Hall Green

The Church of the Ascension

Originally known as Marston’s Chapel, this church was built in 1703 from a bequest of Job Marston of Hall Green. It was the first new church to be built in Birmingham for 200 years and the only one to be designed in Queen Anne style. First consecrated on Ascension Day 1704, it was dedicated as the Church of the Ascension on the occasion of its 250th anniversary in 1954.

Church of the Ascension website

The church's own website is at - http://www.ascensionhallgreen.org.uk/

See also A Church near You - http://www.achurchnearyou.com/hall-green-the-church-of-the-ascension/.


You might also be interested in A History of Birmingham Places & Placenames . . . from A to Y - Hall Green -http://billdargue.jimdo.com/placenames-gazetteer-a-to-y/places-h/hall-green/.


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Marston's Chapel

Job Marston 1636-1701 was born in Hampton Curlew, now Hampton Magna, a tiny village just west of Warwick. Of an old and wealthy Yardley family, Job’s father Walter was a governor of the Yardley Charity, Yardley Great Trust, and Job also became a governor in 1660, remaining as such until 1684. Job Marston lived at Hall Green Hall until his death in 1701.


Hall Green lay in the parish of Yardley, the parish church of which, St Edburgha's, was some 3 miles from Hall Green, a journey which could be arduous during the winter months. Job had no close family and by his will of May 1701, in addition to bequeathing substantial sums of money and lands for charitable trusts, he left a large bequest for the building of a chapel, chapel yard, and maintenance money for a chapel minister, the chapel to be built diagonally opposite his house, Hall Green Hall. Job Marston died the following month.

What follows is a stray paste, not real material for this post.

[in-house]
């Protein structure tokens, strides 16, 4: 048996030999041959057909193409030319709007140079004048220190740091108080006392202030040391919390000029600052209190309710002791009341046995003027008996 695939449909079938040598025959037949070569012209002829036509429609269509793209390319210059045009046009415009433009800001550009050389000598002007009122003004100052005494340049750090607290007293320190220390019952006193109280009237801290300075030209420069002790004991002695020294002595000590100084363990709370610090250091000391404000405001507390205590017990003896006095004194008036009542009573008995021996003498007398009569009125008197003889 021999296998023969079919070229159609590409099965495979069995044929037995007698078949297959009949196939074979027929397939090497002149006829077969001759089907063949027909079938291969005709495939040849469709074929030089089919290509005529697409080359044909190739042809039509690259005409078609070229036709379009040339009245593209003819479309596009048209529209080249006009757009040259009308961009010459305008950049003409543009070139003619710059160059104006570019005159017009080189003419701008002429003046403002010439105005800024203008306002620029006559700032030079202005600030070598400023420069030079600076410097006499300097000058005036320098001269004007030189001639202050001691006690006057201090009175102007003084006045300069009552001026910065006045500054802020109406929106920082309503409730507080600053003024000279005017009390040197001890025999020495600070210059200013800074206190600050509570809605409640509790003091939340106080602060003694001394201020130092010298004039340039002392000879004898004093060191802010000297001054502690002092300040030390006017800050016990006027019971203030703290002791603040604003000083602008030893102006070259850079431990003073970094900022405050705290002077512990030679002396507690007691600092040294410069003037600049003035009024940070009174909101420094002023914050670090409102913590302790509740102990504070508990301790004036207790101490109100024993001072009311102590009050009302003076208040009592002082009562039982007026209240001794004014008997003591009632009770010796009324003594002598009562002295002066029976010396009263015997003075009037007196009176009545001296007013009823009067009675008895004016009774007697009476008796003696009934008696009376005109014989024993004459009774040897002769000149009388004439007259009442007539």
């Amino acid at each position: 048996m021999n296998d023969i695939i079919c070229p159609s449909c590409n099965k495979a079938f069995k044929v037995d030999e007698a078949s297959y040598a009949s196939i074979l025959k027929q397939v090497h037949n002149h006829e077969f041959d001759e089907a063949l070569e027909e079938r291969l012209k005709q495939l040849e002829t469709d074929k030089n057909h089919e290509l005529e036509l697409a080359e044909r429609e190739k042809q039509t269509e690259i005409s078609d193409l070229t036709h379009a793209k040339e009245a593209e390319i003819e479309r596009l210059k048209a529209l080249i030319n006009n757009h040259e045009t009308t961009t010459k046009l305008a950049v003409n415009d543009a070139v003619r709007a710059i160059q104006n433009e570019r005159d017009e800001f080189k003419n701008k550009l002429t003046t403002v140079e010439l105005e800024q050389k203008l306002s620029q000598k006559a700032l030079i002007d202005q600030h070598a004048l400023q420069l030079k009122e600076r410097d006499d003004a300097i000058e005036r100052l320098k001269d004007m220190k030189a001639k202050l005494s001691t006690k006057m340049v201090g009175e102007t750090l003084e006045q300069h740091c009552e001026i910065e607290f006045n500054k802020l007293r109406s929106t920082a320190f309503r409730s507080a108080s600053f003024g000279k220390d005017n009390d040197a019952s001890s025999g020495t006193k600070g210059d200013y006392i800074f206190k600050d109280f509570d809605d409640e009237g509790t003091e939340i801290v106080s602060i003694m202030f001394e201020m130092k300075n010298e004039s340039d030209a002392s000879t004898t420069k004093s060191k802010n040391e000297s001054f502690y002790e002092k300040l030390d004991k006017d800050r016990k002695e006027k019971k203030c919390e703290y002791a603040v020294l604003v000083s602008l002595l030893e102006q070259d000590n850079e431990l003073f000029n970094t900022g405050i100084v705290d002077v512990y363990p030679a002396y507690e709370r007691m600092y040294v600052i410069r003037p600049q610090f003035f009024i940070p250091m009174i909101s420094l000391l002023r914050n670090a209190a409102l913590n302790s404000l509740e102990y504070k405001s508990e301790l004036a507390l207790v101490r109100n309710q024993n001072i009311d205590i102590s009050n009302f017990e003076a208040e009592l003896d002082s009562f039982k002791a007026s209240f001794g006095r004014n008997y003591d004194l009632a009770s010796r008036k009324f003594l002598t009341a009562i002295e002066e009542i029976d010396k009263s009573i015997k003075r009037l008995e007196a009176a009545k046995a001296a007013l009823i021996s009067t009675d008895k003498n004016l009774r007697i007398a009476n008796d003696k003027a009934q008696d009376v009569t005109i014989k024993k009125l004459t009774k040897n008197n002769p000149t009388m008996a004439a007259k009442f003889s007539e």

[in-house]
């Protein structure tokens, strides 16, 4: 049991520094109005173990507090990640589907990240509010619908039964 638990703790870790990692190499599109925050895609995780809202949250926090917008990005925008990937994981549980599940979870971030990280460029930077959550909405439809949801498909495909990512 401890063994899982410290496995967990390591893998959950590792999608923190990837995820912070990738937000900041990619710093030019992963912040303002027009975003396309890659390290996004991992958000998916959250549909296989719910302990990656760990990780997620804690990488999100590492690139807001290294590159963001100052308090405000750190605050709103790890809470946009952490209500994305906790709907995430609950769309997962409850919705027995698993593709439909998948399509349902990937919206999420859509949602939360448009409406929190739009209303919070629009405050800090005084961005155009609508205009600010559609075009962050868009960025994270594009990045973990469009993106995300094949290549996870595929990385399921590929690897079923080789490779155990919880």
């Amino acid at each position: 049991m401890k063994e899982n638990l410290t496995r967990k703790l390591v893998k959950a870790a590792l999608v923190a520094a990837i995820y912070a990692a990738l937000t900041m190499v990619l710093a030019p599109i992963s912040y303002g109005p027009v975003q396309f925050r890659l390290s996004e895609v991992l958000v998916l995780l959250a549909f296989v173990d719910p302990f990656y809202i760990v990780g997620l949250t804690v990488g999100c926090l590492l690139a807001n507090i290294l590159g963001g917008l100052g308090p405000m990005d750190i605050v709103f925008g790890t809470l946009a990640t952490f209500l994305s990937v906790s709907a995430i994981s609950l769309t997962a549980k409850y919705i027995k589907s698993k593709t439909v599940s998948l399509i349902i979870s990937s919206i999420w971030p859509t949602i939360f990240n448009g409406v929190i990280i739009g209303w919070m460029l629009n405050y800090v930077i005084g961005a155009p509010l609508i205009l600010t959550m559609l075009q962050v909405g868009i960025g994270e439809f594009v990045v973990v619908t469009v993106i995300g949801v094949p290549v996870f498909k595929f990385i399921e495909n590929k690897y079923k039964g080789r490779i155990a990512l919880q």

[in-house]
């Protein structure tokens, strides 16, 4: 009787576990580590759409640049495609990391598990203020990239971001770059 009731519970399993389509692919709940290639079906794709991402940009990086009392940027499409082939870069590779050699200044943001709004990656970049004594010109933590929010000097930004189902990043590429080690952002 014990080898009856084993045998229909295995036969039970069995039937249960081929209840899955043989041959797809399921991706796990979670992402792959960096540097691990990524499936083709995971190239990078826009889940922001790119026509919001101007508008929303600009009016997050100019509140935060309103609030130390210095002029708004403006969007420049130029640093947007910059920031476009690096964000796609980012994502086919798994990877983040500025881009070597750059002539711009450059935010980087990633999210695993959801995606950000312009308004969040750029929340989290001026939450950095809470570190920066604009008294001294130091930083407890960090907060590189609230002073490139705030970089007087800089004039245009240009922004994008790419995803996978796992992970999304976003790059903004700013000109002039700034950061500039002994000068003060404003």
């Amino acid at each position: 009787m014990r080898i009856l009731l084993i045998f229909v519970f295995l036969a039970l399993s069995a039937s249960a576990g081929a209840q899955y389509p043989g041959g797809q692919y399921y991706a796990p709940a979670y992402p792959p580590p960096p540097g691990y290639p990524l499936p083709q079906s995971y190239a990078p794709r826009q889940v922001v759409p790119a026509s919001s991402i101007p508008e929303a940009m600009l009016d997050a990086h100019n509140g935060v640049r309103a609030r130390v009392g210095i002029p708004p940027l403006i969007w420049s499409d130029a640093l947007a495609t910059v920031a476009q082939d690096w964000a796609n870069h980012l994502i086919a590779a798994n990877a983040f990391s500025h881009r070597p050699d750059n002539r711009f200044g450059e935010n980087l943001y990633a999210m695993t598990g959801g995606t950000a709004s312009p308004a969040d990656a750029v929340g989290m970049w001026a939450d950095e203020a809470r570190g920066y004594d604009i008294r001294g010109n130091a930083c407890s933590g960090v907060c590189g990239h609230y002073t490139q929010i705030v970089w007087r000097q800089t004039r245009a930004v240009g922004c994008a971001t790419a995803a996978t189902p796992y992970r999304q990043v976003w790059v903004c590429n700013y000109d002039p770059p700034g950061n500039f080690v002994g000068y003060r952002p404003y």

The church was built in 1704 by Sutton Coldfield architect, Sir William Wilson in the Queen Anne style and built by William and Francis Smith. It was consecrated on Ascension Day of that same year.


The original church consisted of a nave and tower, built in red brick with stone dressings. It now has the addition of an apsidal chancel, north and south transepts, south organ chamber, and a heightened west tower. The building incorporates round headed windows, Doric pilasters, stone quoins and balustrade. Three neo-classical round-headed windows light the nave on each side. The tower rises square to the level of the main entablature, above which it is surmounted by an octagonal brick turret, containing one bell, crowned by a cupola.


The chancel and the transepts were designed by J G Bland  in the same style as the original in the 1860s giving the church its present cruciform shape. The builder was Samuel Briggs of Balsall Heath. It is likely that the upper octagonal part of the tower with its with copper cupola is also of that same date


The interior is plain, typical of its time. There is a with coved plastered ceiling, a simple 18th-century pulpit and a painted early 19th-century Royal Arms There is a gallery at the west end. On the north wall hangs Job Marston's diamond-shaped hatchment bearing the Marston coat-of-arms. It may have been used in his funeral procession and later hung in the church. The 19th-century east window has stained glass representing the Risen Christ in the Garden of Gethsemane.


The Church of the Ascension

In 1907 the chapel was given a parish out of that of Yardley which had become part of the new diocese of Birmingham founded just two years earlier. It was subsequently usually known as Hall Green Church. In 1954 to commemorate its 250th anniversary, the Church was dedicated as the Church of the Ascension.



The photographs below are taken from Elliot Brown's collection on Flickr - http://www.flickr.com/search/?w=39415781%40N06&q=ascension+birmingham&m=text - which he has kinfdly made available under Creative Commons licence Attribution 2.0 Generic (CC BY 2.0) - http://creativecommons.org/licenses/by/2.0/.



This is a Grade II* listed building whose record can be found on the


Historic England website - https://historicengland.org.uk/listing/the-list/list-entry/1076183.


William Dargue 08.01.2012